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What Did Jesus Mean When He Said, “It Is Finished”? (And why I believe He is LITERALLY present in the Eucharist/Communion)

What Did Jesus Mean When He Said, “It Is Finished”?  It was quite profound, and it is definitely tied into the Eucharist/Communion as well as His literal presence therein.  Please browse through the notes I made while listening to Dr. Scott Hahn teach on this topic.

• He wasn’t referring to his work of redemption
a) He had not yet resurrected
b) Paul said his resurrection had to happen for us to be justified (1 Corinthians 15:12-19)

• The Passover was instituted to save the first born sons of man
a) Either the first born son was slaughtered, or a lamb was slaughtered

• How was Passover celebrated?
The Passover Seder meal was a four fold structure – four cups of wine are consumed:
(1) First was part of preliminary course: prayer of the Kadeish – blessings and the first cup of wine
(2) Maggid: Retelling the Passover story and drinking the second cup of wine
(3) Bareich: Blessing after the meal and drinking the third cup of wine
(4) Hallel: Reciting the Hallel (Psalm 113-118) and then drinking of the fourth cup of wine

There is a serious problem in the order of the Last Supper’s Passover meal then:
(1) He passed around the third cup, they drank, they sung the hymn in Mark 14:26, but then they departed without having drank the fourth cup, heading to the Garden of Gethsemane.
(2) Not only is the fourth cup omitted, but the climax of the Passover meal was missed. The cup of consummation ends Passover, but it had not yet been consumed.

• How he prayed in the garden:
a) “If it be possible, let this cup pass from me…” He prayed three times to have this cup taken from him.

• John, the eye witness to the crucifixion, noticed something:
a) John 19:14 – “about the sixth hour” … “away with him, away with him, crucify him.” The sixth hour happens to be the time that the Passover lamb is to be slain – the Lamb of God was sentenced to die at the precise moment that the Passover lamb is supposed to die.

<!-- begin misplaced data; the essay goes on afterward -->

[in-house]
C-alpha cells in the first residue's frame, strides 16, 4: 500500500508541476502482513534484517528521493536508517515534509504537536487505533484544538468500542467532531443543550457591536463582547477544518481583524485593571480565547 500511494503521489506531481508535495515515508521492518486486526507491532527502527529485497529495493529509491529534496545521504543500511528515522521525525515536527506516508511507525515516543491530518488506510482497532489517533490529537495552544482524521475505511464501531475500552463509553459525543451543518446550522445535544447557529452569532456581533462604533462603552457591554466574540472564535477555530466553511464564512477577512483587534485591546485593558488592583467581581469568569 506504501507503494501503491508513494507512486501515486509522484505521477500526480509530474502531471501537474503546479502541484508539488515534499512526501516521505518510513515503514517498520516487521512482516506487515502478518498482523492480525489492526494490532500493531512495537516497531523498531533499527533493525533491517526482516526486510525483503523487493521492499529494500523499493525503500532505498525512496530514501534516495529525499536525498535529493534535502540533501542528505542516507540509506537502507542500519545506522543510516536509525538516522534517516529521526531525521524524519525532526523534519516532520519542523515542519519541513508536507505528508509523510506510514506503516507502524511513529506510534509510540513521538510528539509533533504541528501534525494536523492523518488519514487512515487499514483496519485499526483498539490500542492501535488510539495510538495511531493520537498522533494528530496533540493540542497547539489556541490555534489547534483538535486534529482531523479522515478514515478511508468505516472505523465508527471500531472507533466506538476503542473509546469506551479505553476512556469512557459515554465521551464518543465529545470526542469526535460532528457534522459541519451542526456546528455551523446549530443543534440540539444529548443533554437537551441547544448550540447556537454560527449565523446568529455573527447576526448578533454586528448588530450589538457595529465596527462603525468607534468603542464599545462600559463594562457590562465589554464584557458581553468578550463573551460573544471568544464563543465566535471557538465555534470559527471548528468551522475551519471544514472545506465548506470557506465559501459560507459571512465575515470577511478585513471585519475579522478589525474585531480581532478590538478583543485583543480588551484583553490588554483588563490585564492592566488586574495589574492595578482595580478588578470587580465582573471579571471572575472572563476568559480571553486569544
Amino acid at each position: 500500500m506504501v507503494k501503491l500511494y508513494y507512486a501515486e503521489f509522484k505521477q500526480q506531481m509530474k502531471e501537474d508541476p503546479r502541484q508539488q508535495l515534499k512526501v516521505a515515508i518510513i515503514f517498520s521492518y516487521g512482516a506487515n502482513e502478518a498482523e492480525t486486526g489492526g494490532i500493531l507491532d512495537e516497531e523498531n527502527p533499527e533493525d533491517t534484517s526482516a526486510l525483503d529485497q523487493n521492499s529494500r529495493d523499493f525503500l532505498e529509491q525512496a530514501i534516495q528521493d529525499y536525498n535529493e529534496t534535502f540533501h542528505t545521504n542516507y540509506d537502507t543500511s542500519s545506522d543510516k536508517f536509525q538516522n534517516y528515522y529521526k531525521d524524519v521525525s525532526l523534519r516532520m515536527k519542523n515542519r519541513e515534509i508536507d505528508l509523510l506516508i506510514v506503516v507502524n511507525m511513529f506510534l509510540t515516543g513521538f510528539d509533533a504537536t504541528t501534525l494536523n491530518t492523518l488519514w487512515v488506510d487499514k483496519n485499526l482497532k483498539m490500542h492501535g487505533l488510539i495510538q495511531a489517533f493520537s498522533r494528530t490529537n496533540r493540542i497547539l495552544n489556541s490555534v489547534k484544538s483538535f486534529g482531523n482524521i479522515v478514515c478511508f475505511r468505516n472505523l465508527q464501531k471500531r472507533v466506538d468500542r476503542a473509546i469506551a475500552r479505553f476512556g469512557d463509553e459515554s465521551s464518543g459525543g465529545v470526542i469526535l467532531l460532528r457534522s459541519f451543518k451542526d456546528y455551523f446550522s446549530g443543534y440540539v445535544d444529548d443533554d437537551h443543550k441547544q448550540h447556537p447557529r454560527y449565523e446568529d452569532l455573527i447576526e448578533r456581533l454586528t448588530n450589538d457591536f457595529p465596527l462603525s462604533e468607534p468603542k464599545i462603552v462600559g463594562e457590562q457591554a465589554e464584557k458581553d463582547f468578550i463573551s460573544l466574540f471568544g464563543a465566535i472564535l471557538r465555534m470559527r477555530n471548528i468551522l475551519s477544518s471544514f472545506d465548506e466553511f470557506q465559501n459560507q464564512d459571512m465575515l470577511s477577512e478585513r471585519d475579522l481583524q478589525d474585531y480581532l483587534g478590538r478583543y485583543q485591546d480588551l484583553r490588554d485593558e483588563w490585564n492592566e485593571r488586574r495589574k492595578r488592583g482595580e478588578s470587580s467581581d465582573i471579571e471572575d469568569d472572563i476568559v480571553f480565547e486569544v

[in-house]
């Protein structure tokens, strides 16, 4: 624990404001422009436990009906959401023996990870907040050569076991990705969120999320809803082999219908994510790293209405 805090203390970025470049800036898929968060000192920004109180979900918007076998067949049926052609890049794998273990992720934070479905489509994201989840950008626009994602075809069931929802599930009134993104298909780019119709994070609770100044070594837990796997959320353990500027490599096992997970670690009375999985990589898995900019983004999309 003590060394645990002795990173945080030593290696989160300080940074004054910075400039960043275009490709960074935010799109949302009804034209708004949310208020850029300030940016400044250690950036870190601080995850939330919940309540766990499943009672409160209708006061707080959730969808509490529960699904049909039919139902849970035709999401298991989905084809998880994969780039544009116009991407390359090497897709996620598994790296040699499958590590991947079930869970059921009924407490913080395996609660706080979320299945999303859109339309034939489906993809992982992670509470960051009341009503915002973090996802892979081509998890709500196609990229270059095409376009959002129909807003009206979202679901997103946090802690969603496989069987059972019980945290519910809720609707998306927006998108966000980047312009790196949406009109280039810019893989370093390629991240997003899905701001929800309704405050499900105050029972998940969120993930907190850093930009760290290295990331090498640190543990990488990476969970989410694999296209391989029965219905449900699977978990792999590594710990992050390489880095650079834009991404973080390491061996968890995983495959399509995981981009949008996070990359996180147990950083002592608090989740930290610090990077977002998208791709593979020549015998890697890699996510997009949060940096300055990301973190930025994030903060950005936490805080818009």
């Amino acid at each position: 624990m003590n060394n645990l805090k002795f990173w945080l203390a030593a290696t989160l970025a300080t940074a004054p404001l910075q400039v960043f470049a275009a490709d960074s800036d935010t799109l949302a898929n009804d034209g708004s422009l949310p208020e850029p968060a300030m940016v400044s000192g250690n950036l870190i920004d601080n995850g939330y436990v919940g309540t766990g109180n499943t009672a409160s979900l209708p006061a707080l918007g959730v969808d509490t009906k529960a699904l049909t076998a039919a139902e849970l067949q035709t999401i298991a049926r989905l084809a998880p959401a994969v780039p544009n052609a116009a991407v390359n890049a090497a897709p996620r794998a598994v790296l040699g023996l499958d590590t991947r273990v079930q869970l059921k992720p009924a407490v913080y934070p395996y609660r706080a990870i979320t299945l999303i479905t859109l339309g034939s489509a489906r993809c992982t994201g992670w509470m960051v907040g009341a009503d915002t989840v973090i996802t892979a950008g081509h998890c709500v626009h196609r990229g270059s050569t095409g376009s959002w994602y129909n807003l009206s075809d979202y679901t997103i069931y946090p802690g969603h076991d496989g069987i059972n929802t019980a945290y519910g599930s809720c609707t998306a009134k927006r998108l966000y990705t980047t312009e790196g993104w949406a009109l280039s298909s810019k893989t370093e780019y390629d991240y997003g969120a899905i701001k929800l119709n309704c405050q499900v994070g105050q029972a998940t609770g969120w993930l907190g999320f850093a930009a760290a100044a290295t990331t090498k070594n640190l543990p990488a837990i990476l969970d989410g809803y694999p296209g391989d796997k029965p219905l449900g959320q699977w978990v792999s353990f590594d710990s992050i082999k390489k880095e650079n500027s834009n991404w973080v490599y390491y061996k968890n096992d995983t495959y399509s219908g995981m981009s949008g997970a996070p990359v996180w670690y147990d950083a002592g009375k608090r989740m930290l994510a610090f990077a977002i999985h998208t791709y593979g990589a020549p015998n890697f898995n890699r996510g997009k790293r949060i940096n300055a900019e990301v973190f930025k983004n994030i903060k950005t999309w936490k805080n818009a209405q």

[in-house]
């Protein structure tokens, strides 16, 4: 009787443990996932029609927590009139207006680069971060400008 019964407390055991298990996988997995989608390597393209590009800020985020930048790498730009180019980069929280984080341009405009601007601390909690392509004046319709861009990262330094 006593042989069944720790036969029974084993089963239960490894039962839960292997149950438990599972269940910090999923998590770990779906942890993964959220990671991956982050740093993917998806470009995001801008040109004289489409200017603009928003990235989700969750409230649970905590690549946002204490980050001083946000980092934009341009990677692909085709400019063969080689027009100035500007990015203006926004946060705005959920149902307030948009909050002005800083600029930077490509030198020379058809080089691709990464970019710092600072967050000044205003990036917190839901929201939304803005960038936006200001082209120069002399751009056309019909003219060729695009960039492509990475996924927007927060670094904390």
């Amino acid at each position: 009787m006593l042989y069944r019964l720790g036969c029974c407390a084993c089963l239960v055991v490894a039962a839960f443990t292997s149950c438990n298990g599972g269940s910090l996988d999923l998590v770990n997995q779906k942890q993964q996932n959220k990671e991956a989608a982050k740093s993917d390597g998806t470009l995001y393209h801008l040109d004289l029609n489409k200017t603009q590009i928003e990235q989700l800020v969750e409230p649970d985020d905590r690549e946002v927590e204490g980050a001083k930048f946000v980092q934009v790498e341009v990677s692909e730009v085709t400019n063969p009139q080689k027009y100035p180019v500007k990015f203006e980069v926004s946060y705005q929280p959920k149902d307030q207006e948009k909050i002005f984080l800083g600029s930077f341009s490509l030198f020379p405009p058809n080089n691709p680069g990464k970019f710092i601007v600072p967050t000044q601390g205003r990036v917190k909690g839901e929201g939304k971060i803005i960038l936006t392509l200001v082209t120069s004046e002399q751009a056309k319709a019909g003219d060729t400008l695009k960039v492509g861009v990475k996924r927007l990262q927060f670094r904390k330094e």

b) John 19:23-24 – Jesus was wearing a seamless linen garment called a Chiton – this is the exact garment the high priest wore when sacrificing the Passover Lamb.  Jesus is therefore not only the sacrifice, but the priest offering it.
c) Jesus was the only one of the three on the crosses that day that didn’t have his bones broken.  This fulfills scripture that “not a bone shall be broken” BUT, in Exodus 12:46, God commands of the unblemished Passover lamb, “Do not break any of the  bones.”
d) Way back in John 1:29, John stated, “Behold! The Lamb of God who takes away the sin of the world!”

• Jesus said, in order to fulfill the scriptures, “I thirst.”
a) He obviously would have been thirsty for hours before this
b) This isn’t just a passing comment he makes a few moments before death
c) It had intended significance

• They brought a hyssop branch, put a sponge on it, dipped it in sour wine, and lifted it to Jesus.
a) Recall that he had been offered wine mixed with gall (a pain killer) on his way to Calvary, yet he declined
b) Hyssop branches just happen to be the same type of branch used to sprinkle lamb’s blood on the doorposts in Exodus
c) As soon as he drank this wine, he said, “It is finished!” – this can also be translated, “It is consummated”
d) He had omitted the fourth cup at the Passover meal, the fourth cup of consummation, but has now finished it. He had transformed the old covenant Passover into the new covenant Passover

• Jesus had begun his sacrifice on the cross with the Passover meal the night before. He didn’t complete that meal at that time, but now completes it on the cross by drinking the wine of the fourth cup of consummation.
a) “This is my body…”
b) “This is my blood…”
c) “… of the new covenant”